Full Prescribing Information for Oxbryta is available at Oxbryta.com.
Inclacumab is a novel, fully human monoclonal antibody that selectively targets P-selectin, a protein that mediates cell adhesion and is clinically validated to reduce pain crises,11 known as vaso-occlusive crises or VOCs, in people with sickle cell disease (SCD). Preclinical results suggest that inclacumab has the potential to be a best-in-class option for reducing VOCs in people with SCD, with the potential for quarterly, rather than monthly dosing. GBT has exclusive worldwide rights to inclacumab as part of the company’s licensing agreement with F. Hoffmann-La Roche Ltd. The safety, tolerability and pharmacokinetics of inclacumab have been evaluated by Roche in more than 700 non-SCD patients.
About Global Blood Therapeutics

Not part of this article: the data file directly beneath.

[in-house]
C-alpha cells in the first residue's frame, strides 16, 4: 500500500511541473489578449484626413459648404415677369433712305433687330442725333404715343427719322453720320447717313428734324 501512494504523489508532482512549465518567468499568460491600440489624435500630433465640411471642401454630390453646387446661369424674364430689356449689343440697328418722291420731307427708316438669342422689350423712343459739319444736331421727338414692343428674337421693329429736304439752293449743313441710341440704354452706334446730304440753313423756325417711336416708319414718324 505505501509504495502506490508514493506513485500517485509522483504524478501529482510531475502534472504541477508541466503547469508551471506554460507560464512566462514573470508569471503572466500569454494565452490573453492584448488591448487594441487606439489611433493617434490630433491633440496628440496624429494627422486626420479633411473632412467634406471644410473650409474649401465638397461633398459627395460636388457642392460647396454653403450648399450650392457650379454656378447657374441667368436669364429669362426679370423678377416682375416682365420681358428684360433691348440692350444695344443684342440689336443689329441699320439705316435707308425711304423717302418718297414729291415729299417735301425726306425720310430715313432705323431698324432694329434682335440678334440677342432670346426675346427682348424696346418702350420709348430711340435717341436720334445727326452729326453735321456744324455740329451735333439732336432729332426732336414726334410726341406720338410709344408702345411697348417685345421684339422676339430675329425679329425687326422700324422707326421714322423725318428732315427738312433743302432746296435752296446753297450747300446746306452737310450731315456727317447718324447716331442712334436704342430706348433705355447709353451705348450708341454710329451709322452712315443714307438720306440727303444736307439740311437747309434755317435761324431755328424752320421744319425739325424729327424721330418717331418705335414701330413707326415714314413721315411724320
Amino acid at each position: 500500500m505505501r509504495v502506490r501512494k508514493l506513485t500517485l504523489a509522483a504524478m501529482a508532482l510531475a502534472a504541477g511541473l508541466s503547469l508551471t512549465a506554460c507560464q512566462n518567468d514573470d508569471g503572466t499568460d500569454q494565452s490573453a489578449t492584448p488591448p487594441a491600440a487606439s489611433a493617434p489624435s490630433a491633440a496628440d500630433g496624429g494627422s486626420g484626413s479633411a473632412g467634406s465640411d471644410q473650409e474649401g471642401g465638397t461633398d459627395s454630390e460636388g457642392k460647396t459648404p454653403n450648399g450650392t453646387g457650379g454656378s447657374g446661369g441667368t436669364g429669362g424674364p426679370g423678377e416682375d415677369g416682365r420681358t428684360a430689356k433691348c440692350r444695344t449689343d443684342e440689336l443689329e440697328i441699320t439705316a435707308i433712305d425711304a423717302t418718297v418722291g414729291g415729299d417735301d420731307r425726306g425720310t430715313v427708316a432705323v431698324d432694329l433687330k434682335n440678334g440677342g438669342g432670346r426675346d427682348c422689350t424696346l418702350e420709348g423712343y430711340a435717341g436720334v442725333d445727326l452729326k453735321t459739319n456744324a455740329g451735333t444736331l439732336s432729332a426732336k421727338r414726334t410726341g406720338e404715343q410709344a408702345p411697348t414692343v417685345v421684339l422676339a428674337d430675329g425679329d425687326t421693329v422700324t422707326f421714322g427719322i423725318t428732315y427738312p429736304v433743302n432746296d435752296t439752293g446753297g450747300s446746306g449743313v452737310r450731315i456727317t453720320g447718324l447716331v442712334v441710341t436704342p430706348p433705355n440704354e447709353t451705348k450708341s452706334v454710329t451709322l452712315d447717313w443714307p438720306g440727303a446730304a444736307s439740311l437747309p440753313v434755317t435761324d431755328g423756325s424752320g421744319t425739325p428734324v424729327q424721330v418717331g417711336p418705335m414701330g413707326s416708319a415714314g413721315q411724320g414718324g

Global Blood Therapeutics, Inc. (GBT) is a biopharmaceutical company dedicated to the discovery, development and delivery of life-changing treatments that provide hope to underserved patient communities. Founded in 2011, GBT is delivering on its goal to transform the treatment and care of sickle cell disease (SCD), a lifelong, devastating inherited blood disorder. The company has introduced Oxbryta® (voxelotor) tablets, the first FDA-approved medicine that directly inhibits sickle hemoglobin polymerization, the root cause of red blood cell sickling in SCD. GBT is also advancing its pipeline program in SCD with inclacumab, a P-selectin inhibitor in Phase 3 development to address pain crises associated with the disease, and GBT021601 (GBT601), the company’s next-generation hemoglobin S polymerization inhibitor. In addition, GBT’s drug discovery teams are working on new targets to develop the next wave of potential treatments for SCD. To learn more, please visit www.gbt.com and follow the company on Twitter @GBT_news.